Category: Archive


February 17, 2011

By Staff Reporter

“Boys, will ye cop on to yourselves,” says Offaly’s Johnny Pilkington. “I’m after getting beaten by Antrim and Down and Mickey Mouse teams like that. It’s a privilege to be beaten by Cork.”
Wherever you hailed from in the hurling world, it was always easy to maintain a soft spot for the Offaly team of the nineties. They did things their way and Pilkington was symbolic of that attitude. He could hurl with the best of them. When he wanted to. At a time when the zeitgeist was for counties to embark on commando-style training programs, Offaly won two All-Irelands working at their own pace, confident in the quality of their hurling, and happy with their lot.
In his new book “Hurling: The Revolution Years”, one of Denis Walsh’s many achievements is lifting the veil on the enduring mystery of Offaly’s success. Through interviews with key protagonists like Pilkington, he comes as close as anyone ever has to finding out the secret of their, at times, unlikely success. Better yet, he does so in a way that is often hilarious. Perhaps for the first time since Breandan O’ hEithir’s “Over the Bar,” the humor that whirls around GAA teams at all levels is captured in print.
Walsh has compiled an epic account of an era in the sport’s evolution, charting the growing profile of hurling through the teams and central characters.
Everybody knows the broad outline of what happened the game from the mid-nineties onwards but he paints the picture in vivid color, with eye-catching detail. Eschewing the obvious route of redacting match reports, the quality of quotes he elicits in interviews is surpassed only by his own exquisite prose as he revisits the rise of Clare, takes us through Wexford’s one glorious summer, and then gauges the reaction of Cork, Kilkenny and Tipperary to the attempted new world order.
Apart from everything else, the beauty of Walsh’s book is that it has serious historic merit. Decades from now, it will offer new generations a chance to savor a tumultuous decade.
For instance, the chapter on the Cork hurlers’ strike contains plenty of new revelations about the conduct of negotiations and the mindset of the players. There is a genuine sense of being taken behind the scenes and offered a full view of exactly what went on in the meeting rooms. Enthralling as that is, one also comes away from those pages starting to understand a lot better just why this remarkable group of individuals are now on the cusp of three All-Irelands in a row.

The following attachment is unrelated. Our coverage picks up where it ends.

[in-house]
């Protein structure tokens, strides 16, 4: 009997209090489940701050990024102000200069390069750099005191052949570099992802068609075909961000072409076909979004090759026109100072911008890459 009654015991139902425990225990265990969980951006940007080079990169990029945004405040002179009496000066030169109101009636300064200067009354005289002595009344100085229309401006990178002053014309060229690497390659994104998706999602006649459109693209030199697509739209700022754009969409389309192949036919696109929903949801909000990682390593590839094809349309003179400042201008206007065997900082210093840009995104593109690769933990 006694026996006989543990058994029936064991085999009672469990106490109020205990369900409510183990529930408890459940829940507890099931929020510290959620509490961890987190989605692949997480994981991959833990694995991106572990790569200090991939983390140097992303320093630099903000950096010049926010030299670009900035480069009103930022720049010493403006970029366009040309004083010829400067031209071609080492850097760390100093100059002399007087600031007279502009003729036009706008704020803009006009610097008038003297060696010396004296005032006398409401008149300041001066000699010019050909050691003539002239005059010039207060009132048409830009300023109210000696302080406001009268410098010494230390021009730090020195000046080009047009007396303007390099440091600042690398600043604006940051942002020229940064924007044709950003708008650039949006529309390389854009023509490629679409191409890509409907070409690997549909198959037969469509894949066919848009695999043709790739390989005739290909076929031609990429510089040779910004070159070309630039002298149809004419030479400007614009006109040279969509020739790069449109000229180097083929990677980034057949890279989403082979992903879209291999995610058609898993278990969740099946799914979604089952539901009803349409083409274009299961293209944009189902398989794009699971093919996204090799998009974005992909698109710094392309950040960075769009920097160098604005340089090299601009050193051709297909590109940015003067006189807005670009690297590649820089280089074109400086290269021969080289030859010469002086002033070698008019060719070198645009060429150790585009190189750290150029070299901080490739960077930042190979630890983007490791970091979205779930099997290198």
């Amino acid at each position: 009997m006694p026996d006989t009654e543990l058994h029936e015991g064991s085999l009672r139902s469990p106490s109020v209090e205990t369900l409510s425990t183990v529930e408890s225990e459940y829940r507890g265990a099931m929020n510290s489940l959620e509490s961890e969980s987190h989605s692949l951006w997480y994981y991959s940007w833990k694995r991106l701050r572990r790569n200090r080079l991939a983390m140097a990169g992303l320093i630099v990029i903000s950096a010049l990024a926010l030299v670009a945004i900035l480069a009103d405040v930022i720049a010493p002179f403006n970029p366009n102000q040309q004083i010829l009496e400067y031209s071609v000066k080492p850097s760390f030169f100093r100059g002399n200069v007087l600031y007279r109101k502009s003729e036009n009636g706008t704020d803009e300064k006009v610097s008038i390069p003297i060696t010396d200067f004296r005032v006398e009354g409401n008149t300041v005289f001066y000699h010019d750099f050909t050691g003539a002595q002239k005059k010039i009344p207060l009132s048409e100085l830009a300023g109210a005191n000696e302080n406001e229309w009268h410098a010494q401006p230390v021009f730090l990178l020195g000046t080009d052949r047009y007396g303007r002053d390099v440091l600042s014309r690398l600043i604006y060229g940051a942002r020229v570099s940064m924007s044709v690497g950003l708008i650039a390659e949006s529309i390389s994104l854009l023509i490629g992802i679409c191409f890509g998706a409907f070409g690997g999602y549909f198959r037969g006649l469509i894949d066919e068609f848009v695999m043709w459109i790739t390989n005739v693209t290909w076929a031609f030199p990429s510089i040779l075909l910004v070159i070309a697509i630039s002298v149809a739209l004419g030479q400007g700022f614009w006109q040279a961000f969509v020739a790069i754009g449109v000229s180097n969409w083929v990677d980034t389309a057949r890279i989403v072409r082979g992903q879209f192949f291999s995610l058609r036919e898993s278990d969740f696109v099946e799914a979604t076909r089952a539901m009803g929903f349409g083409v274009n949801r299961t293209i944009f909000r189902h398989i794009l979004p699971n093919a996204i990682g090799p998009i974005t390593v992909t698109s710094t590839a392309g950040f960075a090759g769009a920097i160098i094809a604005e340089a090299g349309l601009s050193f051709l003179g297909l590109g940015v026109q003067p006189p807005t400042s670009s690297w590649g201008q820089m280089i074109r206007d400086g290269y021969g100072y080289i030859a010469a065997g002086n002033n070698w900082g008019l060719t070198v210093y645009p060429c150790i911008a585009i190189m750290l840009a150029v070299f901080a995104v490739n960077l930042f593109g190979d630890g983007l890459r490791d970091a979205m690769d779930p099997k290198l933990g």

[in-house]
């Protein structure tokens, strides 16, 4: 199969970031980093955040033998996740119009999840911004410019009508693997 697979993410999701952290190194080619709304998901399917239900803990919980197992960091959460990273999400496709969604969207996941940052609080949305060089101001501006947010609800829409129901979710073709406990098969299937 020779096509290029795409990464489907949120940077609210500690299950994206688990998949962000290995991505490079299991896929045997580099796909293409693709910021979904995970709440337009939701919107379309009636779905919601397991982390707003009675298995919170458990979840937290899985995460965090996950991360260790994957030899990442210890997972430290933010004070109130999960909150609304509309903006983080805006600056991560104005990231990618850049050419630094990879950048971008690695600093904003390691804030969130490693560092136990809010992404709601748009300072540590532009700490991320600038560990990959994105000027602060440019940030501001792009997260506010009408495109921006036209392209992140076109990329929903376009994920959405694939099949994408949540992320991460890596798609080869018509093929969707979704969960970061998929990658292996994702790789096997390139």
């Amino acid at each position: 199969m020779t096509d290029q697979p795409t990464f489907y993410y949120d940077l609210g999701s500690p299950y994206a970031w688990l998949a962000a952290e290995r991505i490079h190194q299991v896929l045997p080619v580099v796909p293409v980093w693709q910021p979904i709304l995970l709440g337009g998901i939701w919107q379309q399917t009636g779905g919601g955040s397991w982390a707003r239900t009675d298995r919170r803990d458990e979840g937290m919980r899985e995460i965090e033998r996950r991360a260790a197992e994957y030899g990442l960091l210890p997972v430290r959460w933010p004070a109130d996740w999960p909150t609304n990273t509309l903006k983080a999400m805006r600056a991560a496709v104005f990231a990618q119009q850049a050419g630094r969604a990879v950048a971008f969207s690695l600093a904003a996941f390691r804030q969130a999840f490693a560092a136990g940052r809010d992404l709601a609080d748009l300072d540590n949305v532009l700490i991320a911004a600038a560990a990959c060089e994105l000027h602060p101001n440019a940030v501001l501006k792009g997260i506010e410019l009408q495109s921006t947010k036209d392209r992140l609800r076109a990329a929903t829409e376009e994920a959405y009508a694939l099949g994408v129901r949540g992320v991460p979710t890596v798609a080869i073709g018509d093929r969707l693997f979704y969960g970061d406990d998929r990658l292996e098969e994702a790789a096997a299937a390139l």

For bringing us the best hurling book in memory, Walsh deservedly won the inaugural Boylesports Irish Sports Book of the Year award last month. The funny thing about the accolade is that a few years ago, the organizers would have struggled to find three Irish books worthy of making a shortlist. Now, the competition is fierce. Walsh beat out another hurling book Christy O’Connor’s “Last Man Standing” and Dessie Farrell’s autobiography “Tangled up in Blue.” It says much for O’Connor’s work than in any other year, it would easily have been the finest hurling book to be published.
Delving into the lives of hurling goalkeepers from all over the country, O’Connor goes a long way to explaining why every set of goalposts should have stickers reading: “You don’t have to be crazy to work here but it helps.”
Like Walsh, he succeeds in getting his subjects to open up to him, and to his credit, he also includes some lesser known custodians like Antrim’s DD Quinn and Down’s Graham Clarke in his survey. The insights into the trials and tribulations of the lesser-known goalies serve as wonderful counterpoints to the interviews with the leading triumvirate of Damien Fitzhenry, Donal Og Cusack and Davy Fitzgerald. Indeed, the next great hurling or Gaelic football book might well be a journeyman’s diary a la Eamon Dunphy’s soccer classic “Only a Game”.
Fitzgerald’s own autobiography “Passion and Pride” has just come out and is a fascinating read too. Love him or loathe him, you can’t really ignore him. Although the Clare goalkeeper’s persecution complex is so wide-ranging it becomes a little tiresome towards the end, he and his ghostwriter Jackie Cahill are to be admired for the candor and honesty of their narrative.
No detail about his life, personal or sporting, appears off-limits and it’s a compelling read for that reason. An alternative title however could have been “Just because I’m paranoid doesn’t mean they’re not all out to get me!”
In a similar vein, former Kilkenny captain Charlie Carter has — with the assistance of Sunday Tribune hurling correspondent Enda McEvoy — written “Triumph and Troubles”, an account of a career eventually derailed by the breakdown of his relationship with Brian Cody. Having walked away from Kilkenny in controversial circumstances in the summer of 2003, during a championship in which he should have been captain, his account of subsequently watching them win the 2003 All-Ireland final on television is poignant stuff. Again, it’s a book laced with the sort of frankness and sincerity that is a welcome feature of what some have dubbed the new sliotherature.
The great American journalist George Plimpton once posited a theory about sports books. He reckoned the smaller the ball involved in the game the better the writing about it usually was. Plimpton based that belief on the fact golf and baseball, for the most part, inspired far better literature than gridiron and basketball.
It wasn’t a notion that traveled very well because up until the time Brendan Fullam began a series of beautiful tomes in the mid-nineties, and Seamus King penned his exhaustive history, hurling was a sport that never got the books its majesty deserved. Until now.

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